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Letters, Feb. 26

Support outdoor tourism

I applaud Travel Ashland Director Catherine Cato for promoting outdoor recreation as the future driver of Ashland’s diversified tourism economy. Mountain biking is a big part of that outdoor economy.

Outdoor recreation generates $16.4 billion per year in Oregon, and mountain biking is the fastest growing segment of that market.

Bike tourism contributes $400 million to the Oregon economy (nearly as much as the ski/snowboard industry).

While a number of areas nationwide are trying to tap into the mountain bike tourism market, Ashland has advantages other locations can’t match. Our temperate climate means many of our trails can be enjoyed year-round. Our unique blend of loam and decomposed granite drains quickly, so it can be ridden rain or shine. And few areas can match our shuttle-able terrain and some of the longest sustained downhills anywhere.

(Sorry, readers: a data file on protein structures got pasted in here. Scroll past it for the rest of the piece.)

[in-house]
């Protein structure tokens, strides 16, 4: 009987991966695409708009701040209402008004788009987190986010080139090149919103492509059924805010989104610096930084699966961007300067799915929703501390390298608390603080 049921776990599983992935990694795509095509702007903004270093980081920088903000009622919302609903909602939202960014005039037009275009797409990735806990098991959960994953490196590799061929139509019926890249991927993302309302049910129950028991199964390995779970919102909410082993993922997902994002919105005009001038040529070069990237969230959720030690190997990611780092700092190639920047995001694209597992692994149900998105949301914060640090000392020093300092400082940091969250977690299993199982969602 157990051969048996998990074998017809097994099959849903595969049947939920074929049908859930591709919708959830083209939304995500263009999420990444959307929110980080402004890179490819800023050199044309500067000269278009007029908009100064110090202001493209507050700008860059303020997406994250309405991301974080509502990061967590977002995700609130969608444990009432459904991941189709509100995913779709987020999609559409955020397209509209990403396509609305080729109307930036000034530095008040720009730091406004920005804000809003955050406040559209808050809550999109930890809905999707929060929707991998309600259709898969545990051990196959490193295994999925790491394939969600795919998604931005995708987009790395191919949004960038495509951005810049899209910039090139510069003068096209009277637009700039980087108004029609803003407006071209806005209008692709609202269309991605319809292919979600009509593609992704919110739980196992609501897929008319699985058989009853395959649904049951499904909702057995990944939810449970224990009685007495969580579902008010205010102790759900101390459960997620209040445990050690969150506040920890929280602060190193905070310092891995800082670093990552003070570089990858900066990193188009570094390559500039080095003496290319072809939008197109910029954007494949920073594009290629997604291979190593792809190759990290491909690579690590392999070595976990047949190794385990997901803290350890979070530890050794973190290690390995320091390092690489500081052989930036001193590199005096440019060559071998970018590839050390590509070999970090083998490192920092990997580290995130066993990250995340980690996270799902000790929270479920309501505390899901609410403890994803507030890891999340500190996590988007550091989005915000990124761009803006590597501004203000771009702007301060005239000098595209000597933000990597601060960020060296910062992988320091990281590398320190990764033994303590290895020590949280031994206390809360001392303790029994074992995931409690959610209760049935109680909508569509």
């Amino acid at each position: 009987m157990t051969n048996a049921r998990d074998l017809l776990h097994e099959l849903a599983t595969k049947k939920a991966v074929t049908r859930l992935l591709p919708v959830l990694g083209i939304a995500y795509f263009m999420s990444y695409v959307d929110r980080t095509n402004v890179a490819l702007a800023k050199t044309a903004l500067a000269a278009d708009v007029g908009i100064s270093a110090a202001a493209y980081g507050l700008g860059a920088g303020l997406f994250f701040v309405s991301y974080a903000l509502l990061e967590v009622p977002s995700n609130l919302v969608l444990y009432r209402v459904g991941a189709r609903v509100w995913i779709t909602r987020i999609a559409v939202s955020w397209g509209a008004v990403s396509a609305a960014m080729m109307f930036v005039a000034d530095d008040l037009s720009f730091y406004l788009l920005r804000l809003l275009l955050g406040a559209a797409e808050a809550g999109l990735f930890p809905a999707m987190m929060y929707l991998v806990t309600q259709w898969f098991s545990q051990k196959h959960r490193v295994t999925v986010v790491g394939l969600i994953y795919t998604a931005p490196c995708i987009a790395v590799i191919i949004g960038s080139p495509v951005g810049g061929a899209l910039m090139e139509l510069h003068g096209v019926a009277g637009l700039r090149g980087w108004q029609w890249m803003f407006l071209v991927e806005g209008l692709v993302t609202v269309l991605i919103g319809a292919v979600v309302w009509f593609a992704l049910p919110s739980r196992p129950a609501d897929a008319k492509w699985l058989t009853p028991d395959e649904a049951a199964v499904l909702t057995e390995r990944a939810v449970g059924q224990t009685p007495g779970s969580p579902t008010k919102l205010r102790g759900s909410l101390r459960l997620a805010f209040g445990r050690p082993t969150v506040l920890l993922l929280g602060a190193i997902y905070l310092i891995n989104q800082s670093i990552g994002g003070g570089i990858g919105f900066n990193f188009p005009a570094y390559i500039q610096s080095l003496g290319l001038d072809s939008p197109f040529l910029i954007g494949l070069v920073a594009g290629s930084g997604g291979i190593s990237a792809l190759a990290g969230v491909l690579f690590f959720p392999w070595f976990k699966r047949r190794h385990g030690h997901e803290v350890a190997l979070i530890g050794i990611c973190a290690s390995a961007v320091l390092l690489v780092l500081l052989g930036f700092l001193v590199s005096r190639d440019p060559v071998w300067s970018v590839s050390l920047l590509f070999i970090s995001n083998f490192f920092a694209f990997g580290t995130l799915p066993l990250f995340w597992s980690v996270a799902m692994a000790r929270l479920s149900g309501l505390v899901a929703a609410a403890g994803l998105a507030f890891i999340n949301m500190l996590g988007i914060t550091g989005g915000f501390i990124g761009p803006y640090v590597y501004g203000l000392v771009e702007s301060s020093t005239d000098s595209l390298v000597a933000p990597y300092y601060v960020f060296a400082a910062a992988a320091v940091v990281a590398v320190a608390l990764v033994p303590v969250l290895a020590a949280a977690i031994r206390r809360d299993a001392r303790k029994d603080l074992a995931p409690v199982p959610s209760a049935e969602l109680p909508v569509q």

However, there are still a few holes in our trail network keeping Ashland from capitalizing on the mountain bike tourism economy. A dearth of beginner trails discourages many families from visiting Ashland to ride. In addition, a shortage of trails on both the lower, city properties and upper Forest Service land mean existing trails are overused and in frequent need of repairs.

Expanding Ashland’s trail network would expand Ashland’s visibility to all outdoor travel tourists — not just mountain bikers. More trails means more rafters, more runners, more wine lovers, more foodies — more economic sustainability.

Martin Stadtmueller

President, Rogue Valley Mountain Bike Association

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